About dialysis care in New Zealand
A summary of the New Zealand
Nephrology Activity Report:
provided in 2014
ABOUT THIS REPORT
This report is for people who receive dialysis treatment in New Zealand and their families and whānau. The report is also for anyone who is interested in the quality of dialysis care provided in New Zealand.
This report summarises the latest information about dialysis care in New Zealand. We compare the results with previous years and national standards. We recommend improvements in care.
The full 2014 report on dialysis care can be downloaded at www.health.govt.nz/nrabreports.This is the first time a summary of this full report has been provided.
In the future, we would like to meet and talk to people treated with dialysis and their families to ask what information they would like to see in this report and the best way to show the information.
Where does the information come from for this report?
Every year patients treated with dialysis or a kidney transplant give information about their treatment to ANZDATA, which is a clinical registry in Australia and New Zealand.
ANZDATA collects information about:
- How many people are treated with dialysis in New Zealand?
- What type of dialysis is used by every patient in New Zealand?
- Whether New Zealand patients receive enough dialysis
- What problems dialysis patients have with infections
- What treatment dialysis patients receive for anaemia
- How many New Zealand patients receive a kidney transplant each year?
- What kind of supportive care is available for dialysis patients?
Why is this report important?
The reasons why New Zealand nephrology teams collect this information is to:
- Understand where dialysis care is good and meets national guidelines
- Show where care needs to be improved
Starting dialysis in 2014
523 people started dialysis treatment in New Zealand 2014. This number has been steady over the last five years although is increasing among older New Zealanders and for Māori and Pacific patients.
Ethnicity among people starting dialysis
There is huge variation in the need to start dialysis based on a person’s ethnicity. For every one New Zealand European or Asian patient starting dialysis, there are about six Pacific patients and four Māori patients who start dialysis on average. The reasons why some patient groups have a much higher rate of starting dialysis needs to be better understood.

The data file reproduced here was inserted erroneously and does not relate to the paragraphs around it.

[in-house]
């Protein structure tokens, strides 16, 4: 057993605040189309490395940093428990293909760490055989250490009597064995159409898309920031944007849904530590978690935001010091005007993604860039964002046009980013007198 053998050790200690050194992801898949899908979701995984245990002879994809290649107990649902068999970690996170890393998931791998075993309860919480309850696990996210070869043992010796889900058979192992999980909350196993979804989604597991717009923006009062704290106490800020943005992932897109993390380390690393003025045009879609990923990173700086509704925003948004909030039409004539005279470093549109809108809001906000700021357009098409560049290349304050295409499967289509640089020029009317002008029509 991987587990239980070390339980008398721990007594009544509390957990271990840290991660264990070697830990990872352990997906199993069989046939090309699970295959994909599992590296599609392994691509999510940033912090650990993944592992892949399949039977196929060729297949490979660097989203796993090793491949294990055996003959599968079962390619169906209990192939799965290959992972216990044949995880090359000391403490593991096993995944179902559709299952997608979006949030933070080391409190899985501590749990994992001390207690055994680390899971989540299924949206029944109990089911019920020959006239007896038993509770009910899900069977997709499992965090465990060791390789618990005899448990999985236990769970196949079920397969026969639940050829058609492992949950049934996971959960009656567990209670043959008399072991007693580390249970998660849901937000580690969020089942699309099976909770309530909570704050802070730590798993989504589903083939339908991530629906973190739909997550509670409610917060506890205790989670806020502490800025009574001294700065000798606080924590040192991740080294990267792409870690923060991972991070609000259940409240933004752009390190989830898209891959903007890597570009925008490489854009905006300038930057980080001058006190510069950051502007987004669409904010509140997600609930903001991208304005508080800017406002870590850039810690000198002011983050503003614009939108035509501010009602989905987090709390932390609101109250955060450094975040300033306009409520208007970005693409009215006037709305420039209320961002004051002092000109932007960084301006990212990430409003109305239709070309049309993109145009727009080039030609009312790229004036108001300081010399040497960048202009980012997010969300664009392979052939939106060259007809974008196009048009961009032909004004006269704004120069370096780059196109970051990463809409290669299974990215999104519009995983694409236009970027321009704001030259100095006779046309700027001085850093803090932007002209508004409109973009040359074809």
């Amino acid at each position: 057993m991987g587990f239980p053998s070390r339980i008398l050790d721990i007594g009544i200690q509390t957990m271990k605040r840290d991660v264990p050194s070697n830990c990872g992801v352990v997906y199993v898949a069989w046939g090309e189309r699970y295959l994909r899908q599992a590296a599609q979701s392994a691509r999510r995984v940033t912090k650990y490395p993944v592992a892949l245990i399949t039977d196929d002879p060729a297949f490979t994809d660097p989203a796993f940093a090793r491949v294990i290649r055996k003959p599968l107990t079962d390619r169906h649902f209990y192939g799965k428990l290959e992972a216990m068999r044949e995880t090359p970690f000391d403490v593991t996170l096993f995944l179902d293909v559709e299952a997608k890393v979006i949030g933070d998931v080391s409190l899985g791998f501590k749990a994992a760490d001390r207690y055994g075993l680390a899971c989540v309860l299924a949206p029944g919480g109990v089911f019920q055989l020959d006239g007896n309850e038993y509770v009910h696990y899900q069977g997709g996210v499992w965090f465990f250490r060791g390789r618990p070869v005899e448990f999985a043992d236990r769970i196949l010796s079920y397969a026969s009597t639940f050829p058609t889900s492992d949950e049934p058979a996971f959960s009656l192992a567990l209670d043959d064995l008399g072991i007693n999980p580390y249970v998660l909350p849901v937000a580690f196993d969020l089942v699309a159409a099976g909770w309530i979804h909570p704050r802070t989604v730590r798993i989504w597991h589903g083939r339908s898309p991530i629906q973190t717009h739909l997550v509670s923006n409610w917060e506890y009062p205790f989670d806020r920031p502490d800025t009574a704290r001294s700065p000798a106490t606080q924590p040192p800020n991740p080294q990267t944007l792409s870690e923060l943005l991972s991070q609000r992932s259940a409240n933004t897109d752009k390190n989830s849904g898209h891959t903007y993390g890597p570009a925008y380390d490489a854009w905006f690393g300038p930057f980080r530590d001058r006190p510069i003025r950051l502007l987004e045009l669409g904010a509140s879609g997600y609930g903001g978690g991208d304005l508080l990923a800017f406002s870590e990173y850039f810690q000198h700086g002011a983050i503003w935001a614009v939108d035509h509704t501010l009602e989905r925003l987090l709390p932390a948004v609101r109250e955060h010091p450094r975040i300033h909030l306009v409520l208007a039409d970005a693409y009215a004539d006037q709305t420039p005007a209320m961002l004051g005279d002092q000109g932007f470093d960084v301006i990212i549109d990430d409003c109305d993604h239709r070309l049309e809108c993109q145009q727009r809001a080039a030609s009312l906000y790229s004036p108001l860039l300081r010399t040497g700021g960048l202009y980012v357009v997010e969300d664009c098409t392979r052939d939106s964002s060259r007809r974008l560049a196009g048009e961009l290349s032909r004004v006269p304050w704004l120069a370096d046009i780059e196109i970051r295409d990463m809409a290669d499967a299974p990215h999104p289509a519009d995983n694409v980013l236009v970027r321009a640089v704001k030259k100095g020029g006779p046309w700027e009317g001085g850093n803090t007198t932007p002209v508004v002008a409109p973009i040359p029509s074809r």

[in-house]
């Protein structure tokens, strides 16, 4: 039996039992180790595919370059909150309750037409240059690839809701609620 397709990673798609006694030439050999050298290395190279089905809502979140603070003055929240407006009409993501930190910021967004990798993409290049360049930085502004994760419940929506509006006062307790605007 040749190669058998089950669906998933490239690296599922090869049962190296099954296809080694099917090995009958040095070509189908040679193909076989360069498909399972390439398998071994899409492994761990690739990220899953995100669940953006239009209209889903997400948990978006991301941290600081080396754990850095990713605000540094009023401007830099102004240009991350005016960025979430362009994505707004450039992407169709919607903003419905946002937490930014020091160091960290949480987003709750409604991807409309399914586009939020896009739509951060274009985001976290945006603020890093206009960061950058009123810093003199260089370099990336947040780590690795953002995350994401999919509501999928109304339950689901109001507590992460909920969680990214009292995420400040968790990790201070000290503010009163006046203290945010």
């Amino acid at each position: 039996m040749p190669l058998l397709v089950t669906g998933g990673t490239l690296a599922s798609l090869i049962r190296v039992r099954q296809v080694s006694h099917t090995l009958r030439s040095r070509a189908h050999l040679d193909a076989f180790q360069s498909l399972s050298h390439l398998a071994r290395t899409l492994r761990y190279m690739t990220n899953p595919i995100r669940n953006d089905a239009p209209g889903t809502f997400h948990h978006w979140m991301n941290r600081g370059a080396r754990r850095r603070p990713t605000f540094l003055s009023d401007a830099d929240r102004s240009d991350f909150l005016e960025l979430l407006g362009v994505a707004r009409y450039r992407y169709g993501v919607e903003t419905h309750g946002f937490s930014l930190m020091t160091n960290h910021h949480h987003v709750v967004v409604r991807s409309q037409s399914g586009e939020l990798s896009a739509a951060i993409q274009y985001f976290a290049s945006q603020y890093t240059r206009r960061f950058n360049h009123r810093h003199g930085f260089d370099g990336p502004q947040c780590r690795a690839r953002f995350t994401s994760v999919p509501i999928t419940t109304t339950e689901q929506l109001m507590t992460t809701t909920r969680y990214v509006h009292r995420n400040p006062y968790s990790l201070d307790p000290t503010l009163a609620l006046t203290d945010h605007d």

Older New Zealanders starting dialysis
Adults aged 65 years and older are the fastest growing age group to start dialysis in New Zealand. 326 patients out of every 1 million older people are treated with dialysis, compared with 127 patients out of every 1 million New Zealanders overall.
Long-term dialysis treatment
Number of people receiving dialysis treatment
Overall, 2678 people received dialysis treatment in New Zealand in 2014. This number is slowly increasing (by about 3% every year). This is similar to the rate of population growth.
Types of dialysis treatment
Most dialysis patients in New Zealand are treated with haemodialysis at a hospital or satellite (community) centre.
About 1 in every 3 dialysis patients are treated by peritoneal (bag) dialysis. About 1 in every 5 dialysis patients are treated by home haemodialysis.
Half of all New Zealand dialysis patients do their dialysis at home using either haemodialysis or peritoneal dialysis. This is much higher than other countries in the world.
The number of people who do haemodialysis at home is staying about the same. One in every five dialysis patients in New Zealand is doing haemodialysis at home.
Haemodialysis uses access to the bloodstream by a plastic tube (catheter) or a fistula (connection of blood vessels in the arm or sometimes the leg).
Fistula use when starting dialysis
The national treatment target says that 50% of patients (about half) should start their haemodialysis treatment using a fistula. Currently only about 1 in every 3 patients (32%) who start dialysis have a fistula that works.
The national target says the number of patients with dialysis catheters who have a blood stream infection should be less than 4 patients for every 1000 days of a catheter used. In 2014, there was less than 1 blood stream infection for every 1000 days of catheter use which is much better than the target.
Nearly all New Zealand haemodialysis patients have dialysis treatment on at least 3 days of the week.The number of patients who have dialysis treatment more often than 3 times a week is much higher at centres with more patients doing home haemodialysis, as home dialysis is more flexible than hospital dialysis.